World Stroke Day
When is World Stroke Day?
World Stroke Day is observed annually on October 29th to raise awareness about stroke. This health crisis is a worldwide problem that affects people of all ages. The World Stroke Organization (WSO) established this holiday to help raise awareness of risk factors and preventive measures to decrease global stroke incidents.
A stroke is a serious health condition that occurs when blood flow ceases in a portion of the brain. The body relies on constant blood flow for the transport of nutrients and oxygen. When the brain doesn’t get enough blood, oxygen reception stops. Permanent brain damage can happen because cells die when they don’t get enough blood oxygen, and the condition can even cause death. Stroke survivors may suffer from permanent impairments, including memory loss, paralysis, depression and loss of motor skills.
The American Heart Association reports that the stroke death rate in the United States decreased 37 percent between 1999 and 2009. Such changes reveal an efficacy in treatment measures, as well as an awareness of early stroke symptoms. Despite these improvements, strokes still contribute to cardiovascular disease and are a major cause of disability among Americans. While strokes can sometimes run in families, lifestyle factors play a large role. Smoking, unhealthy weight, high blood pressure and a lack of physical activity are some of the leading risk factors for stroke.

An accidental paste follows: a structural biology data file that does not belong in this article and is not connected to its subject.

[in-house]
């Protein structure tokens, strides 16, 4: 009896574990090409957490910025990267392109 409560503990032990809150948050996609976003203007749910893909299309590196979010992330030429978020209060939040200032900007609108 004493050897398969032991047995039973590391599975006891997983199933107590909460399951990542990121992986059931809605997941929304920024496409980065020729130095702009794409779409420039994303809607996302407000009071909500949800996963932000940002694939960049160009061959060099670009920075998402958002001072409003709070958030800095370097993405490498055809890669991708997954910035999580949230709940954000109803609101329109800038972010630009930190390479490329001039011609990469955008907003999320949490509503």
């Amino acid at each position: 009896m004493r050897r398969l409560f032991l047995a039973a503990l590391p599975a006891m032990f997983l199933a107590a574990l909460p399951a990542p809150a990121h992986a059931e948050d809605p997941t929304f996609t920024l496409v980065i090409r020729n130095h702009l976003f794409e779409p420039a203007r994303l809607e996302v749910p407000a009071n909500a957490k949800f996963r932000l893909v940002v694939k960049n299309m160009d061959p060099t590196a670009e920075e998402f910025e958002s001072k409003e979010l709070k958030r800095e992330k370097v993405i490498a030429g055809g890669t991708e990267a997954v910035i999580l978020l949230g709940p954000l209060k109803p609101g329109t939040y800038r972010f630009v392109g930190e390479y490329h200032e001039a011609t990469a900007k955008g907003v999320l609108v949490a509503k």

Despite gains in medical treatment, stroke poses a great threat worldwide. In fact, the WSO estimates that one in six people globally will have at least one stroke at some point during their lifetime. Increasing awareness for risk factors and better medical care can help reduce this statistic.
History of World Stroke Day
World Stroke Day was established by the WSO in 2004, but it didn’t become an annual holiday until 2006. Since then, it has been observed every year on October 29th. The holiday also marked the merging of the World Stroke Federation and the International Stroke Society to combine into the World Stroke Organization.
Organizers for World Stroke Day hope that this holiday increases awareness for stroke warning signs, as well as preventable risk factors. A major focus is high blood pressure, which is considered the leading cause of stroke worldwide. Since strokes are a year-round health concern, the WSO aims to create themes that will stick in your mind every day. Some past themes include: “Because I Care” and “Little Strokes, Big Trouble.”
Observations and Celebrations
World Stroke Day is not a public holiday, which means that government offices remain open. The primary focus of this day is education. Controlling risk factors early in life can help prevent strokes. If patients already have cardiovascular-related health conditions, such as high blood pressure or high cholesterol, then education about signs of stroke is crucial. Since a stroke can quickly become debilitating, it’s important that family members and friends know the warning signs, too. Early treatment can help save lives even after strokes occur.
Certain celebrations also occur on World Stroke Day. Award ceremonies are held for scientists who make ground-breaking discoveries in stroke research, as well as for medical personnel who save lives. For victims of stroke, World Stroke Day is a cause for celebrating life and survival.